The influence Worthing had on Oscar Wilde’s greatest work
PUBLISHED: 15:01 09 September 2019 | UPDATED: 15:01 09 September 2019
It was 125 years ago that Oscar Wilde came to Sussex. Steve Roberts looks at the influence Worthing had on his greatest work
Oscar Wilde wrote The Importance of Being Earnest (A Trivial Comedy for Serious People) in 1894, while living in Worthing.
There's a plaque on apartment block Esplanade Court, in The Esplanade, marking the location of a house where Wilde lodged and wrote the play, the one that he regarded as his finest. He came to Worthing in the summer of 1894, escaping from his London-based creditors. Inspiration came via a piece in the Worthing Gazette about a foundling baby, discovered in a hamper at King's Cross railway station. Wilde's composition took him just 21 days. He gave Worthing full credit: his lead character was one Jack Worthing. The play was first performed the following February.
Wilde seems to have enjoyed his time in Worthing. At the annual regatta, he presented the prizes for best-dressed vessels and went on to compliment the town for its beautiful surroundings, excellent water supply (certainly not a given in those days), and bags of opportunities for experiencing pleasure.
Trouble lay ahead. A botched libel action against the Marquess of Queensberry, who had objected to the writer's association with his son, Lord Alfred Douglas 'Bosie', led to Wilde being sentenced to two years' hard labour in Reading Gaol. Once released, Wilde left for France and would never see Britain or Ireland again.
Worthing has long been proud of its association with the famous wordsmith. But in 2009 historian Chris Hare's book Worthing, a History: Riots and Respectability in a Seaside Town highlighted Wilde's predilection for young men, one of whom was a 14-year-old newspaper boy. In the book he suggested the scandal surrounding Wilde's trial for homosexuality may have helped tarnish Worthing's reputation, so that it would always suffer in the shadow of its neighbour Brighton. In light of the revelations in January 2009 both The Telegraph and The Guardian reported suggestions made by town morality campaigner Steven Stevens that Wilde's blue plaque should come down.
On the 125th anniversary of Wilde's time in Worthing, the town plays host to a new drama inspired by his original. The Odds of Being Earnest, by Sussex writer Greg Mosse, looks at what happened after the curtain fell on The Importance of Being Earnest. In particular it focuses on two of its characters, Lady Bracknell and Reverend Chasuble, who we find 20 years on in Monte Carlo.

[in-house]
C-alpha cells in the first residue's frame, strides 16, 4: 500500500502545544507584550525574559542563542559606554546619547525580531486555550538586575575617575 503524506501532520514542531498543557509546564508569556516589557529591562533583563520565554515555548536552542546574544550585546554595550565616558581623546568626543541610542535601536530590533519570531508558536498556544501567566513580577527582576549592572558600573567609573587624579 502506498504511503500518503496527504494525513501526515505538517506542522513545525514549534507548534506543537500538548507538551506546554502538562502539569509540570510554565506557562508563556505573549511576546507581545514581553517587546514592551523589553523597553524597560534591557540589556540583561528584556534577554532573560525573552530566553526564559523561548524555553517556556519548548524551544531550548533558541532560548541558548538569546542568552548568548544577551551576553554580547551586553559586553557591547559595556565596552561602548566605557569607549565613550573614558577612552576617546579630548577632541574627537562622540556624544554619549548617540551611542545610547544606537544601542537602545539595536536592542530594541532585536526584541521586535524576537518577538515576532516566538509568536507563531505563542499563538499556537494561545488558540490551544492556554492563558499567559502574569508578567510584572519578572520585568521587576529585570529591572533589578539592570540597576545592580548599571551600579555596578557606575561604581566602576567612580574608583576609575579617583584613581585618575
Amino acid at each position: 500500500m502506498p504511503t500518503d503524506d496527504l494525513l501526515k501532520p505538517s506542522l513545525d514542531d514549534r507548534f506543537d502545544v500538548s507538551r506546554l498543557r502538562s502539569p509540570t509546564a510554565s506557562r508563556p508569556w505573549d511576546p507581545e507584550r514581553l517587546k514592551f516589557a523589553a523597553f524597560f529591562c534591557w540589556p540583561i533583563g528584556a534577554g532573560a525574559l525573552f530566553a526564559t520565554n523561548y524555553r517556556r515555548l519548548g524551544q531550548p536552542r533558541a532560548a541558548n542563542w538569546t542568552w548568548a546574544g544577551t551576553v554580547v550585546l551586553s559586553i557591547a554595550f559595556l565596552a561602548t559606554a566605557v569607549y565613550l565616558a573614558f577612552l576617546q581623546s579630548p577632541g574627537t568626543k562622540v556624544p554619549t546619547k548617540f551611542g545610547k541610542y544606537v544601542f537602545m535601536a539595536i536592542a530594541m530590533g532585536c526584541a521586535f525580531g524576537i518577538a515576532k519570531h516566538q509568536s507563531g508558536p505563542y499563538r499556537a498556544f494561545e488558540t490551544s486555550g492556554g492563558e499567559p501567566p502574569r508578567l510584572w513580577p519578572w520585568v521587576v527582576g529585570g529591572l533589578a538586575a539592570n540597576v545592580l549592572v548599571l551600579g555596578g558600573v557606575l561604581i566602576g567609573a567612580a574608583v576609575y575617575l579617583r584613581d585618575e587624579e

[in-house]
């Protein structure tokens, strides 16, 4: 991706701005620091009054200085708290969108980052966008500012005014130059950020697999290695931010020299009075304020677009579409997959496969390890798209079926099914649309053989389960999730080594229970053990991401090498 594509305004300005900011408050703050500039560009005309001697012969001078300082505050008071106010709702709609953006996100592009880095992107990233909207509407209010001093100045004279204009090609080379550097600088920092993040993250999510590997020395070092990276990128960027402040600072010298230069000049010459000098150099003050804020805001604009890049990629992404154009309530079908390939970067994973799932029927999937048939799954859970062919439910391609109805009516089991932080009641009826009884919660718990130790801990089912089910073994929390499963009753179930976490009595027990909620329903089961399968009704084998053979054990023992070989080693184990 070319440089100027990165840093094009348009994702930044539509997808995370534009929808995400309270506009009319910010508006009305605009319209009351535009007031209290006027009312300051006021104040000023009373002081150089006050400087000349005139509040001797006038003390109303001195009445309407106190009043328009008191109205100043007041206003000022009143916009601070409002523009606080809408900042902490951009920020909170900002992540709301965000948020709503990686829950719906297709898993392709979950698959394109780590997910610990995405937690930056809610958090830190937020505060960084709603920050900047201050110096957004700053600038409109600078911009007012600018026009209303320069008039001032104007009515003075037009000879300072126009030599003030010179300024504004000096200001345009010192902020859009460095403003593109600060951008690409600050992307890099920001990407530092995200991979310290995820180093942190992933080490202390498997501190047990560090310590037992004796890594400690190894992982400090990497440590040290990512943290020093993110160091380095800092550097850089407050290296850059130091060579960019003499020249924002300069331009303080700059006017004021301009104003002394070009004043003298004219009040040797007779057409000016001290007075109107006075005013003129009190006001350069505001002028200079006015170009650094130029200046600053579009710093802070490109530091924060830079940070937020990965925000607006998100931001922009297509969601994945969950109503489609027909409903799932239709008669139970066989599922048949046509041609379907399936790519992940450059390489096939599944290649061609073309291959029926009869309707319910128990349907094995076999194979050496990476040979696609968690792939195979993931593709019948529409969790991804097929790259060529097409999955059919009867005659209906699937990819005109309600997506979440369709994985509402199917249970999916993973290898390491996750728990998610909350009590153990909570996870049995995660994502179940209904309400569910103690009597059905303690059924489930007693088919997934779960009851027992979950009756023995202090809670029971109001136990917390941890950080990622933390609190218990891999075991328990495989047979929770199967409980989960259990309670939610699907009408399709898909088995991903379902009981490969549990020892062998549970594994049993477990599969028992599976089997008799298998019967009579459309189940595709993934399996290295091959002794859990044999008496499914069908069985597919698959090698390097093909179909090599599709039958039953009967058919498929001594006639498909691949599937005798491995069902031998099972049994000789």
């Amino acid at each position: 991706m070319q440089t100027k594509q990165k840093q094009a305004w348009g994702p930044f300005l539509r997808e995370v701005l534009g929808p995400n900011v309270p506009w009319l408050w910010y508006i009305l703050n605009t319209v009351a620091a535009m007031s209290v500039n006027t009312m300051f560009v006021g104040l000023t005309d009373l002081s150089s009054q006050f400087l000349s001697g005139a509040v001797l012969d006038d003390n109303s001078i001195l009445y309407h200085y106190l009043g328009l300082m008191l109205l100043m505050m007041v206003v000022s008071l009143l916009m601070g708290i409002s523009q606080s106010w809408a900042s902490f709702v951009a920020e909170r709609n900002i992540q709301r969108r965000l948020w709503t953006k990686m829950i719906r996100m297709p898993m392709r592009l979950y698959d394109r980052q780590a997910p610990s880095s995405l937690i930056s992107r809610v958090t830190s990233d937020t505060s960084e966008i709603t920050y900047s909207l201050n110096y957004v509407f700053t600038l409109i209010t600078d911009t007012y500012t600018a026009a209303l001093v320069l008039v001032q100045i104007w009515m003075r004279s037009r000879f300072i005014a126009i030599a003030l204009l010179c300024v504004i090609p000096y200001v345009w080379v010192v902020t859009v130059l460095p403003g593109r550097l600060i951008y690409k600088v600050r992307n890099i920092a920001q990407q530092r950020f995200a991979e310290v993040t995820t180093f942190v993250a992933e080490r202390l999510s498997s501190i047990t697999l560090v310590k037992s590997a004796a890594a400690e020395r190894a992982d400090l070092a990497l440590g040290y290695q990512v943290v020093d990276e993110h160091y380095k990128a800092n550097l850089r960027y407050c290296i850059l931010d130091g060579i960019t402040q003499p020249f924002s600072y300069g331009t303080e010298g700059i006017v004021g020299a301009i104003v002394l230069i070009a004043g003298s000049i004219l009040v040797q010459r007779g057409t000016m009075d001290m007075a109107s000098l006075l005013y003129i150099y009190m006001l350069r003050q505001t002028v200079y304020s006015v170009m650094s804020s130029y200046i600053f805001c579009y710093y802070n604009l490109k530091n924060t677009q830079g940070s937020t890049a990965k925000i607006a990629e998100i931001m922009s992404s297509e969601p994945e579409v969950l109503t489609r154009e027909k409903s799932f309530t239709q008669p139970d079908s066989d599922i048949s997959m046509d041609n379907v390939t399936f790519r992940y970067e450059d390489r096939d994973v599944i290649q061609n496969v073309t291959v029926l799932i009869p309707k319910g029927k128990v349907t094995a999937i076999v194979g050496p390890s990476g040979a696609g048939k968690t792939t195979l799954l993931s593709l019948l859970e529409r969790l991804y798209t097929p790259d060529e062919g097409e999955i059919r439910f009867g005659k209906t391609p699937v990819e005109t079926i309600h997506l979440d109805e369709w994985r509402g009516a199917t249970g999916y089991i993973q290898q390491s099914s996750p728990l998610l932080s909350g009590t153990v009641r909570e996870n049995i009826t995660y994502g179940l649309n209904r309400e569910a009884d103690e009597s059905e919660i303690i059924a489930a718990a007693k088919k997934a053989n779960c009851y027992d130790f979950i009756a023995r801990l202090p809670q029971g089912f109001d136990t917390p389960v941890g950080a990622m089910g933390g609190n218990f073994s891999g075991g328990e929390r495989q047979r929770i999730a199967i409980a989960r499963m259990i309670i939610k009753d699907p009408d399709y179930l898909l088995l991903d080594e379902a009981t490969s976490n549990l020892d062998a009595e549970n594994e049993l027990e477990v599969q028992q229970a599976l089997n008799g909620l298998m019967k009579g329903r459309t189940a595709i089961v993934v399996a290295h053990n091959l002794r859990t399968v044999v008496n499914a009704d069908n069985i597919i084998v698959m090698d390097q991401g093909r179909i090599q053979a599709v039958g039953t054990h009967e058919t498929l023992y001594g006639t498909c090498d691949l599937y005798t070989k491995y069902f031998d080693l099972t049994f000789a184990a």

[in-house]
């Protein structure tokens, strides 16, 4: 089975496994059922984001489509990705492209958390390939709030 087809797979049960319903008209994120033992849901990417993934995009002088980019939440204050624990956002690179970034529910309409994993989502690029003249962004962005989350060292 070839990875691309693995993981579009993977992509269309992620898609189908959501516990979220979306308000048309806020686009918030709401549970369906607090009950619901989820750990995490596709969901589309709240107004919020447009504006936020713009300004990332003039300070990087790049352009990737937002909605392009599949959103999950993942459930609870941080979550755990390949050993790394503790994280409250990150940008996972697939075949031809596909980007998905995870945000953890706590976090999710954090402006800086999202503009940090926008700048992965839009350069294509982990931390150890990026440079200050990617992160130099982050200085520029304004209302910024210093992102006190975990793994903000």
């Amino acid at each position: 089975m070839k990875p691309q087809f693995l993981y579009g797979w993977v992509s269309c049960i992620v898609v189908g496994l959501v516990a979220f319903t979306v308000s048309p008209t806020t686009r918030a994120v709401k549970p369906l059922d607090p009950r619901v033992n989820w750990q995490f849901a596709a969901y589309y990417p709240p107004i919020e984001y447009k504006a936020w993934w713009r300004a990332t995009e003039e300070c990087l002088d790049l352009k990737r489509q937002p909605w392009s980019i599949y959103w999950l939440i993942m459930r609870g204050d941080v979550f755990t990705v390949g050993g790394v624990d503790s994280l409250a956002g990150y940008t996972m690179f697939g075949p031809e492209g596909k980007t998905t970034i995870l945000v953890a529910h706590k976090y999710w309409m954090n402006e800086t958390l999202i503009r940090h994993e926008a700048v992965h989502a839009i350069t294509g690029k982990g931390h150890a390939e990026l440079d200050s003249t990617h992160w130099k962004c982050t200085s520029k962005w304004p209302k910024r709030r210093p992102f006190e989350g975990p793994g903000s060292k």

"Wilde teases us in The Importance of Being Earnest by leaving us wondering what happens to his characters," says Greg, a Chichester resident today. "Does the redoubtable Lady Bracknell soften with age? Does the Reverend Chasuble take the correct path (for him) by rejecting celibacy? I decided to write something that attempts to shed light on some of these unanswered questions.
"What's nice about the story is that it has that element of local history. The amazing thing about that is that he finished the play as quickly as he did, given all of the distractions that were crowding in on him. What I've hopefully been able to do is to give those characters added nuance and depth within a more than decent plot. The play's premise is that the two decades that have elapsed see us looking at the characters differently, with their relative simplicity allowed to develop with time.
"It's a challenge, of course, to follow Oscar, one of the theatre's most gifted playwrights, but I look upon it as a privilege. Hopefully theatregoers will appreciate what is a respectful dedication, and will leave thinking about some of the characters in a different way. We certainly hope that it will go down well: the intention is then to take the play around other Sussex theatres, followed by around the country."
Greg is also working on a two-act play, Oscar's Scandalous Summer, inspired by Wilde's stay in Worthing in 1894, and by the book of the same name by Antony Edmonds.
"I suppose the one regret is the strong feeling that Wilde could have achieved so much more," says Greg. "The self-destruct button was never far away in his life. I hope that if he's looking down on The Odds of Being Earnest he will be interested in my interpretation. I wonder if he would want to write his own sequel and put me straight!"
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